EXACTLY five weeks from now we’ll know if Tiger Woods really is back. It sure looks that way, given the fact he’s won twice already this year, convincingly so on both occasions, too.
But let’s wait until the season’s first major has been decided before we start getting carried away.
After all, a week before winning the WGC-Cadillac Championship at Doral – his biggest victory since 2009 – Woods wasn’t exactly firing on all cylinders as he lost two balls, probably for the first time in his professional career, in finishing well down the field in the Honda Classic.
Admittedly, the 37-year-old’s performance in claiming a 76th career win, leaving him six short of the record 82 victories by Sam Snead, was hugely impressive, as was the case at Torrey Pines earlier in the year. In 72 holes over the Blue Monster at Doral, he required just 100 putts, a career best, while a haul of 25 birdies was just one short of his record on the PGA Tour.
If he wins again in the Arnold Palmer Invitational at Bay Hill in just under a fortnight’s time, Woods will be back at world No 1, a position he last held in October 2010 and one which has been shared since by Martin Kaymer, Lee Westwood, Luke Donald and Rory McIlroy. Yet, probably more than ever in his career, it looks as though The Masters is going to be the most defining moment in Tiger’s season and, quite possibly, his quest to first catch, then overtake Jack Nicklaus as the game’s greatest player.
It is, after all, nearly five years since Woods chalked up major No 14 – he has four less than the Golden Bear – and for all that he’s now won five times in the last 12 months, it’s the big ones that have always mattered most to Tiger and, for example, he’s not triumphed at Augusta National since 2005. He’ll head there this year having won twice before the season’s opening major for the first time in five years and will be a merited favourite, too.
According to caddie Joe LaCava, his performance in Miami was Tiger’s best since they started working together. It was also probably his finest all-round display under Sean Foley’s tutelage. “That’s how I know I can play,” said Woods of a triumph that was far more comfortable than his eventual winning margin of two shots suggest. “To be able to bring it out a couple times so far this year – and then be able to close and get the Ws on top of that – that’s nice. Any time I can win prior to Augusta, it always feels good.”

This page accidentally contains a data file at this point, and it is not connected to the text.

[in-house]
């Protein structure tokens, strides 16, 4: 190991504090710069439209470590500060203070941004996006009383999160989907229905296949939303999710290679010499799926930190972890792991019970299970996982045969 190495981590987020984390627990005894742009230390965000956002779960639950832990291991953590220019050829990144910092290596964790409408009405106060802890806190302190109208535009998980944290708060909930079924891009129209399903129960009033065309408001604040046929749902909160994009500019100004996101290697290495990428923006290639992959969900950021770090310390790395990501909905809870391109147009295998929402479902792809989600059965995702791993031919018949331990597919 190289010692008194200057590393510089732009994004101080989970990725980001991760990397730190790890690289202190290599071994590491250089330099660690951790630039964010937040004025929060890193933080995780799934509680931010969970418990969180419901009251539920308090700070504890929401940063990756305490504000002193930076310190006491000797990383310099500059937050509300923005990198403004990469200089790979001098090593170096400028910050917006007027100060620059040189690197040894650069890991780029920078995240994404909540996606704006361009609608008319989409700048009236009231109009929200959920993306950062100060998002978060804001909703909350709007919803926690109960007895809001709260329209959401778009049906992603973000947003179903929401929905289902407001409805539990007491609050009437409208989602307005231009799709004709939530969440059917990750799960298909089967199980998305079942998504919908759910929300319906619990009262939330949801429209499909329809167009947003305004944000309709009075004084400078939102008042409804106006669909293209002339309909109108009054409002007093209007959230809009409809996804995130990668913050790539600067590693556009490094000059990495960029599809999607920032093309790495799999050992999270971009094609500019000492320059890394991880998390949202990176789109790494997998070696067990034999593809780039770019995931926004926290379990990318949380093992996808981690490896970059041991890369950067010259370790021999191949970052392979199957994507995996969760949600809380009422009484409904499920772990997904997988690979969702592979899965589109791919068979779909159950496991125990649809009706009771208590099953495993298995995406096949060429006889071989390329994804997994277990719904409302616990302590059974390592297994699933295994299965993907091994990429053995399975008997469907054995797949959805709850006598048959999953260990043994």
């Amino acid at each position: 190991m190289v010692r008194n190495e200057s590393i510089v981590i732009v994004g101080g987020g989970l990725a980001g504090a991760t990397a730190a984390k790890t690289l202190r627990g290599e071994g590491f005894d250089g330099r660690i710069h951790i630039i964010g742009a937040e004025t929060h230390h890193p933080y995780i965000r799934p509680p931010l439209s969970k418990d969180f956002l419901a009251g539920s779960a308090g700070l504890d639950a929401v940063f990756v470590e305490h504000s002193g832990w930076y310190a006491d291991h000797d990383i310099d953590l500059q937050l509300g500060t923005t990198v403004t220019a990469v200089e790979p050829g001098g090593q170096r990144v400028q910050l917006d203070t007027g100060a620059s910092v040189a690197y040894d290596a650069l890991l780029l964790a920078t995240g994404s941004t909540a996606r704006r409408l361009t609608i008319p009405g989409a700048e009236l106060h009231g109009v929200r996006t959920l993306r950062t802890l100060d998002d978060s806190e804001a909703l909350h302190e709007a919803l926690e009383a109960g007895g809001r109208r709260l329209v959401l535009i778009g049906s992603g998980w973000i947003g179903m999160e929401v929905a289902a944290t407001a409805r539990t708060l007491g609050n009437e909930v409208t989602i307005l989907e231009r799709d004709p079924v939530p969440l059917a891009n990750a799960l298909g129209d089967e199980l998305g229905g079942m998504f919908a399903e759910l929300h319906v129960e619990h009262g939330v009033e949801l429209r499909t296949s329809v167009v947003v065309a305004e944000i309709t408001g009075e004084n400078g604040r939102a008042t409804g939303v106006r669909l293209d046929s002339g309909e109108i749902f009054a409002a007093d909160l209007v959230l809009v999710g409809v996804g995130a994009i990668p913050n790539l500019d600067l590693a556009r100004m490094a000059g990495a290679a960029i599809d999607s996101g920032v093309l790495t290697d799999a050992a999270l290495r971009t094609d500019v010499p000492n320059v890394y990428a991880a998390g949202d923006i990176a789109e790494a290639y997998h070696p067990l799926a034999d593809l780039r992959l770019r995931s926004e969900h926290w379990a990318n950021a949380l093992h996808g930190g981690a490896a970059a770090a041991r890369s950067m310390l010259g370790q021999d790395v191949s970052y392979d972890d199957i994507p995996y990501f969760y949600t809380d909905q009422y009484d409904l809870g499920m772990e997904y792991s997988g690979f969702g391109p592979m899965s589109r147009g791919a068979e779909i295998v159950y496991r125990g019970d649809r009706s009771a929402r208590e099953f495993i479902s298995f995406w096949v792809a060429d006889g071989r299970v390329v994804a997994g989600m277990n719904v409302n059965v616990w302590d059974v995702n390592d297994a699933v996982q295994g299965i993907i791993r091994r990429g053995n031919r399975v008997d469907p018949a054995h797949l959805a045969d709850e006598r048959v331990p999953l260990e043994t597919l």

Thanks to a pre-event tip from Steve Stricker, who, ironically, ended up as his closest challenger, Woods holed putts the way he used to – averaging 25 per round on lighting-fast greens is phenomenal – but just as impressive was the way he manoeuvred his golf ball around a course that is now set for a major revamp by its owner, Donald Trump.
“He doesn’t have those kind of off-the-radar balls anymore,” noted Graeme McDowell, who played alongside Woods in the final two rounds. “In 2010, ’11 when I was playing with him, he would hit the odd shot where you just would kind of blink twice and go, ‘really, that’s wide’.
“[But] in this wind the last couple of days, his ball flight control was pretty stunning and it was pretty cool to watch. I thought his short game and putting the last couple of days was also very impressive. He cleaned up everything he had to clean up pretty much. It was good stuff.”
Whether Woods being able to turn back the clock is anything to do with him having a happier home life again is anyone’s guess. In Abu Dhabi earlier this year, it was being rumoured that Elin, his former wife, was set to give him a second chance. Soon after that he was reported to be in a relationship with Lindsay Vonn, the American Olympic skier but, recently, Woods was pictured enjoying a family picnic with Elin and their two children. There’s little chance of Woods himself giving us an update on that situation but, whatever’s happening off the course, it’s certainly contributing to positive results on it again and that clearly wasn’t the case for a long while. “He just seems in a better place, mentally, to me,” observed close friend Stricker. “He seems to be having fun.”
Compared to most people, Woods doesn’t really know what fun means and, at times, he can still verge on being a despicable character. There’s no denying though that, even compared to McIlroy, there’s no-one that can create excitement in golf the way he does. As he started building a head of steam in Miami in Friday’s second round, there was a frenzy of activity on Facebook and Twitter and it hasn’t stopped since.
Woods has won majors six of the seven times he’s begun a season with multiple victories ahead of The Masters. No pressure there then and McIlroy, for one, will be delighted the spotlight has moved off him in the build up to that event.
Augusta will be fascinating and, by the time the major circus rolls into Muirfield in mid-July, we could have the mouth-watering prospect of the world’s top two both firing on all cylinders and going head-to-head for the Claret Jug. Here’s hoping.